Let Mesaba go…

December 19th, 2009


Jorgensen’s got to get over it — Mesaba is done, ain’t happening, dead, dead dead, yet she’s spinning those tales and hype about Excelsior Energy’s Mesaba IGCC Project.  From the first words in the title, it’s lies, lies and more lies, oh, and misrepresentations and falsehoods and exaggerations and utter bullshit too!  Why does the St. Paul Pioneer Press give her space forthis advertising of the nonsensical kind?

Here’s what Citizens Against the Mesaba Projet’s Charlotte Neigh had to say about it:

Julie Jorgensen is using the opportune hook of the Copenhagen conference to repeat Excelsior Energy’s same old, self-serving promotional claims about the “clean coal” technology of its Mesaba Energy Project. One must wonder why the Press unquestioningly allots opinion space to the promoter of a precarious for-profit venture, financed almost exclusively by $40 million in public funds, which have been benefiting the author and her co-founder husband, Tom Micheletti.

What Jorgensen didn’t say:

• The U.N. negotiators in Copenhagen decided to leave carbon capture and storage, the prime objective of the IGCC technology touted by Excelsior Energy, off the list of clean-energy projects eligible for the Clean Development Mechanism; the 12/17/09 Wall Street Journal reported that “clean coal seems to be getting the cold shoulder at the climate summit”, and  “. . .  clean coal is anything but viable right now”.

• Mesaba’s Unit I would emit 5 million tons of carbon dioxide per year and the Department of Energy has acknowledged that capturing and sequestering the CO2 from the proposed Taconite plant is not feasible.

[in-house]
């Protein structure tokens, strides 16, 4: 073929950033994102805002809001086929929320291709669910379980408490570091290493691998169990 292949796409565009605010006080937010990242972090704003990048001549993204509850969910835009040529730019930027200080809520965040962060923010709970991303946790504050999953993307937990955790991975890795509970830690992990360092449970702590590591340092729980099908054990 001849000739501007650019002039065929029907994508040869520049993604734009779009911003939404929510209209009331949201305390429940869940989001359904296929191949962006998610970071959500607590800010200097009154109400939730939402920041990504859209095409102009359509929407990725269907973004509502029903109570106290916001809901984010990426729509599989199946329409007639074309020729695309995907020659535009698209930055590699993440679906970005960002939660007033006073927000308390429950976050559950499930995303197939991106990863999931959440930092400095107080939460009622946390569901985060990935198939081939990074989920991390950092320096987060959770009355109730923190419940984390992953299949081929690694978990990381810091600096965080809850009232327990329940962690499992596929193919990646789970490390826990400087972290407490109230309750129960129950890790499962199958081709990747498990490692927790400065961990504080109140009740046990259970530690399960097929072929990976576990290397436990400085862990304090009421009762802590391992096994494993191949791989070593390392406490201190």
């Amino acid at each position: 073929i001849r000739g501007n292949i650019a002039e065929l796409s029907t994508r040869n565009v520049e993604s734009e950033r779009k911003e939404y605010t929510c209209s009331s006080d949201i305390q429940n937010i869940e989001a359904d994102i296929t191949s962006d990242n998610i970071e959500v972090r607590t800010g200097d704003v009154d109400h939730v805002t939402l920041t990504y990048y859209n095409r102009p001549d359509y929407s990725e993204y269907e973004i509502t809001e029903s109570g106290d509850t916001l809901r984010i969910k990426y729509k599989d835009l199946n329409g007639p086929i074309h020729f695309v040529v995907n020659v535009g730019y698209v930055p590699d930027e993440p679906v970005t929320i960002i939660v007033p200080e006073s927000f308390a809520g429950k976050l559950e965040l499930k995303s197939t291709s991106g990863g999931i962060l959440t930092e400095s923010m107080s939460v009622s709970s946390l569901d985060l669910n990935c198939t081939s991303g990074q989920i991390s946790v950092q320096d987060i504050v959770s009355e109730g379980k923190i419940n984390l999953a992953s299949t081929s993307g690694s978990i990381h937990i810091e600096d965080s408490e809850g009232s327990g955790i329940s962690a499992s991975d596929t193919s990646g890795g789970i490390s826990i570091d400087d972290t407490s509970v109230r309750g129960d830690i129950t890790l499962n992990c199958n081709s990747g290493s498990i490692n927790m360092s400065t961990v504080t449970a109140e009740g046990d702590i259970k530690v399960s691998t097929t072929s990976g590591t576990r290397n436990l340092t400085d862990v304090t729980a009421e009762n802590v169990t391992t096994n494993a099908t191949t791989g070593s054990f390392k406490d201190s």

• The claimed economic benefit has been rejected by the Minnesota Public Utilities Commission, which found the project too expensive and risky and not in the public interest.

• The need for this Project has never been proven; no utility is willing to buy its output; Xcel Energy successfully resisted efforts to force it into a power purchase agreement; and the MPUC has declined to require other utilities in the state to include Mesaba’s output in their resource plans.

• The environmental claims are yet to be adjudicated as the MPUC considers the route and siting permits and other government agencies pursue their concerns related to air, water and waste permits.

Is Jorgensen’s piece really that bad?  See for yourself:

Julie Jorgensen: We need baseload power. Coal’s plentiful. Let’s clean it up

By Julie Jorgensen
Updated: 12/17/2009 05:54:25 PM CST

As heads of government gather in my ancestral home of Denmark, the world considers its energy options.

The challenge for Copenhagen is that commitments to cut greenhouse gas emissions are at odds with the plans of developing nations to rely on inexpensive fossil energy to fuel economic growth and improve their standard of living. Developed nations, meanwhile, fear that mandated greenhouse gas reductions will tax economic recovery and prolong global recession. Diplomacy is the art of the achievable, and these realities will be balanced against concerns about the effect of man-made carbon dioxide and other greenhouse gases on Earth’s climate.

On the home front, there are plenty of competing concerns to consider as we address our energy needs. But there are two things our local energy experts agree on: Minnesota has an impending need for more baseload power, and renewables can’t do the job alone.

For baseload — that is, the steady supply of electricity for everything from factories to home outlets — Minnesotans must take a long, hard look at the most abundant resource in our own backyard: coal. Not old-fashioned, dirty, polluting coal, but coal used to fuel a new technology called IGCC, which stands for Integrated Gasification Combined Cycle. In addition to producing clean, affordable energy, such plants would allow us to transform America’s 250-year supply of coal into ultra-clean fuels like synthetic natural gas, transportation fuels, and hydrogen.